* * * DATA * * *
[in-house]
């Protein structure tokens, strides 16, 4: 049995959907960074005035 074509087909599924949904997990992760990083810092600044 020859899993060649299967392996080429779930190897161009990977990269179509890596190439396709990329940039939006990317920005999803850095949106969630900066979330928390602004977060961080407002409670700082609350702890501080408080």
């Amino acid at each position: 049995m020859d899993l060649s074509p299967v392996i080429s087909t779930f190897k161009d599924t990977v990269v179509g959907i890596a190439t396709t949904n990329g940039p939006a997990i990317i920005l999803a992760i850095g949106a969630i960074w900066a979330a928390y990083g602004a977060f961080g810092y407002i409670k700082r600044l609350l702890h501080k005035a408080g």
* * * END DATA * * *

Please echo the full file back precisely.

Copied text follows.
[in-house]
């Protein structure tokens, strides 16, 4: 049995959907960074005035 074509087909599924949904997990992760990083810092600044 020859899993060649299967392996080429779930190897161009990977990269179509890596190439396709990329940039939006990317920005999803850095949106969630900066979330928390602004977060961080407002409670700082609350702890501080408080």
């Amino acid at each position: 049995m020859d899993l060649s074509p299967v392996i080429s087909t779930f190897k161009d599924t990977v990269v179509g959907i890596a190439t396709t949904n990329g940039p939006a997990i990317i920005l999803a992760i850095g949106a969630i960074w900066a979330a928390y990083g602004a977060f961080g810092y407002i409670k700082r600044l609350l702890h501080k005035a408080g």